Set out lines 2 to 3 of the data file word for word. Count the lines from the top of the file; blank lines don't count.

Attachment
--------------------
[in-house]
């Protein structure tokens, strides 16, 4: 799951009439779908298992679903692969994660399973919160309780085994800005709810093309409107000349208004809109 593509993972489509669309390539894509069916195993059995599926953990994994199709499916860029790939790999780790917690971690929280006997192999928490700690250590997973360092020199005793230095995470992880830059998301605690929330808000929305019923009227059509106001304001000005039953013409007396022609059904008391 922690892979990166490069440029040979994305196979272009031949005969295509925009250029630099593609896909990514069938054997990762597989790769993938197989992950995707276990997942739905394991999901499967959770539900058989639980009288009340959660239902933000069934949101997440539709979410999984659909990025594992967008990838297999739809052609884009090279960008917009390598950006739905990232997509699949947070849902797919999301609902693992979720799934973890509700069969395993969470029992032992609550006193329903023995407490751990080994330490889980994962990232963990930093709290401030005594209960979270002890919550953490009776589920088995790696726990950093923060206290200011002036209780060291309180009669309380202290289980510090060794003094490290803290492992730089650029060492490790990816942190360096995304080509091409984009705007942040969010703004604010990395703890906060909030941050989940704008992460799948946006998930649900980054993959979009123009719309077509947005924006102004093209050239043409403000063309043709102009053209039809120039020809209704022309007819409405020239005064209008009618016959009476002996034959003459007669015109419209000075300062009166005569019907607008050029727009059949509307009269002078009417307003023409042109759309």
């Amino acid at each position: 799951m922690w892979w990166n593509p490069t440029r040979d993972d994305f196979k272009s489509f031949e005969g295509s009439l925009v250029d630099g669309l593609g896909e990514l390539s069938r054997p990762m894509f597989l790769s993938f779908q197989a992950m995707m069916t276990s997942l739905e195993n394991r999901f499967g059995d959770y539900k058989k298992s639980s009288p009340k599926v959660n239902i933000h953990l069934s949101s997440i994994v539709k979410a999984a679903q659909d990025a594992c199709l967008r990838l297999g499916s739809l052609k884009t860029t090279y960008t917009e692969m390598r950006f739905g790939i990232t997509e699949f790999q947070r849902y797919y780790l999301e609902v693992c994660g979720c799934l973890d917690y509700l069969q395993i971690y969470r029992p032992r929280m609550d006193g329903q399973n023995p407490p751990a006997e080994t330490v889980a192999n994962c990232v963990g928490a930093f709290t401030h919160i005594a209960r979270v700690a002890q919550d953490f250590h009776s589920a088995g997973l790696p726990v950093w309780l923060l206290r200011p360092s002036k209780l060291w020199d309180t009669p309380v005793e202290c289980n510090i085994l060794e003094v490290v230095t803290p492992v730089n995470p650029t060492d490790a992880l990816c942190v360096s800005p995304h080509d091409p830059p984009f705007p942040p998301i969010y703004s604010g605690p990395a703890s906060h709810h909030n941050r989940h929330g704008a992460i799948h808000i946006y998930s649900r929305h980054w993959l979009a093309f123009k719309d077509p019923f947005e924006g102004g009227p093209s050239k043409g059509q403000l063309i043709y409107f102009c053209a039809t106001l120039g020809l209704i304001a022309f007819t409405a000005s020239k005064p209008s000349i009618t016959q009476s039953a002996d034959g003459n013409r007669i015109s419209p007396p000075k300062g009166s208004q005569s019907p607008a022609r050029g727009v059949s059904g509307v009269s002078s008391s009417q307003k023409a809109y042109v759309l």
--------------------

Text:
């Protein structure tokens, strides 16, 4: 799951009439779908298992679903692969994660399973919160309780085994800005709810093309409107000349208004809109 593509993972489509669309390539894509069916195993059995599926953990994994199709499916860029790939790999780790917690971690929280006997192999928490700690250590997973360092020199005793230095995470992880830059998301605690929330808000929305019923009227059509106001304001000005039953013409007396022609059904008391 922690892979990166490069440029040979994305196979272009031949005969295509925009250029630099593609896909990514069938054997990762597989790769993938197989992950995707276990997942739905394991999901499967959770539900058989639980009288009340959660239902933000069934949101997440539709979410999984659909990025594992967008990838297999739809052609884009090279960008917009390598950006739905990232997509699949947070849902797919999301609902693992979720799934973890509700069969395993969470029992032992609550006193329903023995407490751990080994330490889980994962990232963990930093709290401030005594209960979270002890919550953490009776589920088995790696726990950093923060206290200011002036209780060291309180009669309380202290289980510090060794003094490290803290492992730089650029060492490790990816942190360096995304080509091409984009705007942040969010703004604010990395703890906060909030941050989940704008992460799948946006998930649900980054993959979009123009719309077509947005924006102004093209050239043409403000063309043709102009053209039809120039020809209704022309007819409405020239005064209008009618016959009476002996034959003459007669015109419209000075300062009166005569019907607008050029727009059949509307009269002078009417307003023409042109759309």
């Amino acid at each position: 799951m922690w892979w990166n593509p490069t440029r040979d993972d994305f196979k272009s489509f031949e005969g295509s009439l925009v250029d630099g669309l593609g896909e990514l390539s069938r054997p990762m894509f597989l790769s993938f779908q197989a992950m995707m069916t276990s997942l739905e195993n394991r999901f499967g059995d959770y539900k058989k298992s639980s009288p009340k599926v959660n239902i933000h953990l069934s949101s997440i994994v539709k979410a999984a679903q659909d990025a594992c199709l967008r990838l297999g499916s739809l052609k884009t860029t090279y960008t917009e692969m390598r950006f739905g790939i990232t997509e699949f790999q947070r849902y797919y780790l999301e609902v693992c994660g979720c799934l973890d917690y509700l069969q395993i971690y969470r029992p032992r929280m609550d006193g329903q399973n023995p407490p751990a006997e080994t330490v889980a192999n994962c990232v963990g928490a930093f709290t401030h919160i005594a209960r979270v700690a002890q919550d953490f250590h009776s589920a088995g997973l790696p726990v950093w309780l923060l206290r200011p360092s002036k209780l060291w020199d309180t009669p309380v005793e202290c289980n510090i085994l060794e003094v490290v230095t803290p492992v730089n995470p650029t060492d490790a992880l990816c942190v360096s800005p995304h080509d091409p830059p984009f705007p942040p998301i969010y703004s604010g605690p990395a703890s906060h709810h909030n941050r989940h929330g704008a992460i799948h808000i946006y998930s649900r929305h980054w993959l979009a093309f123009k719309d077509p019923f947005e924006g102004g009227p093209s050239k043409g059509q403000l063309i043709y409107f102009c053209a039809t106001l120039g020809l209704i304001a022309f007819t409405a000005s020239k005064p209008s000349i009618t016959q009476s039953a002996d034959g003459n013409r007669i015109s419209p007396p000075k300062g009166s208004q005569s019907p607008a022609r050029g727009v059949s059904g509307v009269s002078s008391s009417q307003k023409a809109y042109v759309l």